You may have heard some disconcerting stories about the Valencian underground: delays, reduced services, untoward methods against heavy rain featuring conspicuously placed buckets…
The truth of the matter is that metrovalencia leaves a lot to be desired when compared to its sister system in Madrid and paints even less of a pretty picture in comparison to the ever-efficient London tube. In Valencia you often find yourself stood waiting, desperately staring up at the boards, with the only things making an appearance being more and more people piling into the station while the “expected time” depressingly jumps back a few minutes every time you dare to glance up again.
In fact, the system is deemed so bad that there are two whole Twitter accounts, Metrovalenshit and METRO ENFURECIDO, dedicated to exposing the shortcomings of the Valencian underground. Top marks on your portmanteau skills there, guys.
But it’s only when you manage to get on a metro that the fun actually starts. Now, I’ve got the most experience with Line 1, the yellow line which spans from Villanueva de Castellón (Mordor) and Lliria (Never Never Land) due to my commute to L’Eliana. Most of Line 1’s stations are actually ground level “baixadors” meaning that a lovely woman on the tannoy reminds you every 2 minutes that the train won’t stop automatically and that you have to ring the bell to get off. What they don’t tell you is that some idiot will continue to ring the bleeding thing despite being underneath the actual city where the metro stops at every station anyway. But I digress. Because of these baixadors, it’s very easy for people to travel for free once the metro leaves the city and security becomes more lax. This paves the way for my first Line 1 idiot…
The Indignado does not fear the metro inspector. Instead, he will try to feign blissful ignorance, argue to the death about “the ticket machine being broken” or downright refuse to pay the fine and the fare and then rant and rave about it so loudly that the rest of the carriage can hear. “Es que esto es UN PUTO ESCÁNDALO etc”
Never will he cough up the €2 journey fare. He’d rather try and jump off the metro at the next available opportunity while flipping the bird at the inspector as we pull out of the station.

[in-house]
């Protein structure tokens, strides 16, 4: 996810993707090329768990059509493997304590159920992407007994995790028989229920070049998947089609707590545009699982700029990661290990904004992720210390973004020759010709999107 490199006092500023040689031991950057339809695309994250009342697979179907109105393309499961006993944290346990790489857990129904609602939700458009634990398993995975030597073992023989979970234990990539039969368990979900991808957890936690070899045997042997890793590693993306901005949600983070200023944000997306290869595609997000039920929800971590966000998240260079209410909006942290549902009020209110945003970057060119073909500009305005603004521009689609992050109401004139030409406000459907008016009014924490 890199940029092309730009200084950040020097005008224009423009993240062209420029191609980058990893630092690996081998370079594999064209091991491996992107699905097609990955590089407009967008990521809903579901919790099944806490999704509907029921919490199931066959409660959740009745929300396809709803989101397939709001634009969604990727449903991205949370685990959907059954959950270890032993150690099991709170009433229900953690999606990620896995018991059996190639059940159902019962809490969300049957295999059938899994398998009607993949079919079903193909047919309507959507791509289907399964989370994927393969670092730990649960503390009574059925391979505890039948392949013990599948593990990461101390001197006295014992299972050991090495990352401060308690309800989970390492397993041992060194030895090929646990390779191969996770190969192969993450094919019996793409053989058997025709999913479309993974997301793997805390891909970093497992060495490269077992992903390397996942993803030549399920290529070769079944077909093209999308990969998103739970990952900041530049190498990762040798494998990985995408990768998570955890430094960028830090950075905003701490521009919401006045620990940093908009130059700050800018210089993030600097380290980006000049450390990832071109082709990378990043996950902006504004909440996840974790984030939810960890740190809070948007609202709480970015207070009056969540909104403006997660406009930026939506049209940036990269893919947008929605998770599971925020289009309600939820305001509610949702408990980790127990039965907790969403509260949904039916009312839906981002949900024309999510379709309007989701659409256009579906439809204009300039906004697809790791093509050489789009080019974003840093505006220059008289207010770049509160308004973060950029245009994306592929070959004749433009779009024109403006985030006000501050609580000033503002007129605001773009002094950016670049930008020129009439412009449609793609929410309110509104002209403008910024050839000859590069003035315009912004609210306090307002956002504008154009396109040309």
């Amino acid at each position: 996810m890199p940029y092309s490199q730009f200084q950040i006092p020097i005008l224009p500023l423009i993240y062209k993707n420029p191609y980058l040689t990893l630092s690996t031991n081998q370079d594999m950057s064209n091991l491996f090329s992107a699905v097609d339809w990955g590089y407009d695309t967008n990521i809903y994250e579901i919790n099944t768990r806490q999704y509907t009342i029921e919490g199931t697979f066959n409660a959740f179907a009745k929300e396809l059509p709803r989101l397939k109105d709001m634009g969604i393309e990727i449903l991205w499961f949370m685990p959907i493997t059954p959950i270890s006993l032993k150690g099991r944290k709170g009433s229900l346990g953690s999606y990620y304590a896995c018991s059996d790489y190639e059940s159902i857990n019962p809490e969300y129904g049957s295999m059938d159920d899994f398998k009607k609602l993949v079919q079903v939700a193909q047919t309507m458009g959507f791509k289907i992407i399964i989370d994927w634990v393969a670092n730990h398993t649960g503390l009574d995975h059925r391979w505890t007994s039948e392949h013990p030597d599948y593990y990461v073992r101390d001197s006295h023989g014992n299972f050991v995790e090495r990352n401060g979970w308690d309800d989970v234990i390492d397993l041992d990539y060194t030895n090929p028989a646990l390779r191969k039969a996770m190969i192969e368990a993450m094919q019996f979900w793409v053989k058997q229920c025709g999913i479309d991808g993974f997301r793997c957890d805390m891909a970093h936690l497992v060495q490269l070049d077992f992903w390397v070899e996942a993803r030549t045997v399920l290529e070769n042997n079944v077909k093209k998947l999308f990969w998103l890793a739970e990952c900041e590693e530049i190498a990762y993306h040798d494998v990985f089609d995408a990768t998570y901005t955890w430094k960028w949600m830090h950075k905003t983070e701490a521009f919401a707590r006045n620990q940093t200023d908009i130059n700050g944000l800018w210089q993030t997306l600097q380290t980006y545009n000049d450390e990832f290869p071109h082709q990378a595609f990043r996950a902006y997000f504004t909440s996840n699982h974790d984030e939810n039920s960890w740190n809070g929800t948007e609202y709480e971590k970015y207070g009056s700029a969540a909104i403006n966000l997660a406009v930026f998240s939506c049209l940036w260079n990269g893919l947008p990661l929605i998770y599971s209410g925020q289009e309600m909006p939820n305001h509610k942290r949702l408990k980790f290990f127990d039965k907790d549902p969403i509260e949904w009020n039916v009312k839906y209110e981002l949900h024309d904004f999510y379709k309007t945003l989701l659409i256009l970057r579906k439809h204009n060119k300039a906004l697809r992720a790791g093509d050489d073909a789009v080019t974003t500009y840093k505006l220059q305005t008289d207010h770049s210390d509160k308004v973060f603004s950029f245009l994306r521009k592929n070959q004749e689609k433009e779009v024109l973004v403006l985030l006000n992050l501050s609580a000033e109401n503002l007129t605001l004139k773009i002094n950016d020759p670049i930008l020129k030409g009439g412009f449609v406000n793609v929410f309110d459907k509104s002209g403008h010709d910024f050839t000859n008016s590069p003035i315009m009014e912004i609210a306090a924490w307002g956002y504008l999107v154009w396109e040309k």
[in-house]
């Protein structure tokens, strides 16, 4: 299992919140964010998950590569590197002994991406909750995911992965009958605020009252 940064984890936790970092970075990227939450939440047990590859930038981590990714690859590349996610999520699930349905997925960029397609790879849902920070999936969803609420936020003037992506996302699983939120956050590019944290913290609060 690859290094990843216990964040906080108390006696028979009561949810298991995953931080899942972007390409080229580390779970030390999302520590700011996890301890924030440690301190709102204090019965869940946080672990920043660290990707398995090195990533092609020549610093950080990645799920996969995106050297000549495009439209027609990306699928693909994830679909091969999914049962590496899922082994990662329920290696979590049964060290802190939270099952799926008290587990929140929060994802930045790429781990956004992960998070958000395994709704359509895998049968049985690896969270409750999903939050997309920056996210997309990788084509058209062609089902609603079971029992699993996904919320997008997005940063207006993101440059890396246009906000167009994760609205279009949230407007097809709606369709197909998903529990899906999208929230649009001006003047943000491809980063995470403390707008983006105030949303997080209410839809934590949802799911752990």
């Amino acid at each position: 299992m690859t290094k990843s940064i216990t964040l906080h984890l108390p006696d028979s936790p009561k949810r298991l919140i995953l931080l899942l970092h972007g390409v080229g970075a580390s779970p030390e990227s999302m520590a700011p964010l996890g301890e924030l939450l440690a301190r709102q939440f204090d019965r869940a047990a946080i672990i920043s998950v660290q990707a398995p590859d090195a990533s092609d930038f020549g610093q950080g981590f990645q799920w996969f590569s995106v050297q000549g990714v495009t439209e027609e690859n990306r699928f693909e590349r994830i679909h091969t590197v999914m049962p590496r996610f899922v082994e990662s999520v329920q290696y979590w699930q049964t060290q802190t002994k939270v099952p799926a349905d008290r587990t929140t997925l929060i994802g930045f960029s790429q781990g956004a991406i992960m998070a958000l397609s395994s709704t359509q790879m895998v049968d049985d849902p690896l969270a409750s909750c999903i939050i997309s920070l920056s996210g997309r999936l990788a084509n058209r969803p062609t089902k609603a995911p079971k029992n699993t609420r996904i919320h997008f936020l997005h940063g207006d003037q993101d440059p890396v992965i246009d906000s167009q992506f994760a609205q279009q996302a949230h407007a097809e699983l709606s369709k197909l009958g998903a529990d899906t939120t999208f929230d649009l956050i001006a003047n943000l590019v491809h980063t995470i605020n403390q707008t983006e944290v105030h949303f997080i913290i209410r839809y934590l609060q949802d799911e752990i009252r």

Sweary Cat Woman is a small, older lady who wears a fleece and a backpack. Her nickname comes from the fact that she has quite a feline face and, well… she’s got a dirty potty mouth. My favourite encounter involved her swinging from one of the handrails as the metro braked, prompting her to scream “¡HOSTIA PUTAAA! ¡QUE ME CAIGO!” in the alarmed faces of various commuters. Thanks for brightening up my day, Sweary Cat Woman, and for the love of God, try not to fall.
That lairy behaviour brings me nicely to the third metro character, The Loud Chypsy (That’s a chav, a gypsy, or a chav-gypsy hybrid). One particular occurrence that sticks in my mind is when a gaggle of Chypsies, fleet of children under wing, were literally laughing in the faces of a (albeit, quite bizarre looking) couple who were canoodling in the middle of the aisle. Alright, no-one wants to see a small 70 year old man and his giant 30 year old girlfriend cuddle, kiss, and slap each other’s arses in the middle of a packed metro, but then again neither do you want it made 10 times worse by a group of self-righteous chonis cackling about it, shouting rude comments and filming it on their mobile phones.
Leading on from the subject of light voyeurism brings us to The Mobile Phone Prick. The MPP often takes selfies while posing in a nonchalant manner and gazing out of the metro window. Likely Instagram caption: “Here I am, going home from another hard day’s work, deeply contemplating some woodland outside of Paterna”. I recently caught the MPP in the act. He knew it, I knew it. He’d forgotten to take the shutter sound off the camera and alerted the whole carriage to his narcissistic antics. We locked eyes. I scowled. I can only assume that his next act was done in pure revenge: he loudly flicked through the whole repertoire of ringtones on his phone until I got off at Àngel Guimerà.
Speaking of. Have you ever had to change trains during rush hour at Àngel Guimerà?
Commuters, bewildered tourists and thrillseekers heave onto the metro only to be packed in there as tight as a packet of Mercadona boquerones. More and more people desperately hurl themselves down the steps and try and cram themselves in while the driver furiously honks his obscenely loud horn and subsequently deafens everyone in the tunnel (yes, metros have horns! *rolls eyes and tuts*).
Metro users at Àngel Guimerà
I’ll leave you now with my final metro idiot – someone that literally makes you think you smell: The Fidget Arse. The FA is forever on the look out for a better seat – and the further away from you, the better. If he sees an opportunity, he takes it. This even means moving one seat away from you so as not to have to breath the same disgusting air that you breath or risk grazing past your coat. It doesn’t matter if moving away from you entails moving closer to the door on a cold day, or even the full bin, anything is better than sitting next to you. What is it with Spanish people that makes them HATE sitting next to someone on public transport?
So, if you’re happy to catch the metro after taking into account all of the above, by all means, you buy your expensive travel card and hop on board. Choose your travel companion carefully, dodge travel inspectors wisely and just watch out if it rains; you’ll either encounter a soggy scene like in the photo above or be stranded on the platform at Empalme alongside half of the CEU because all the northern lines have been flooded. Happy metro-ing!
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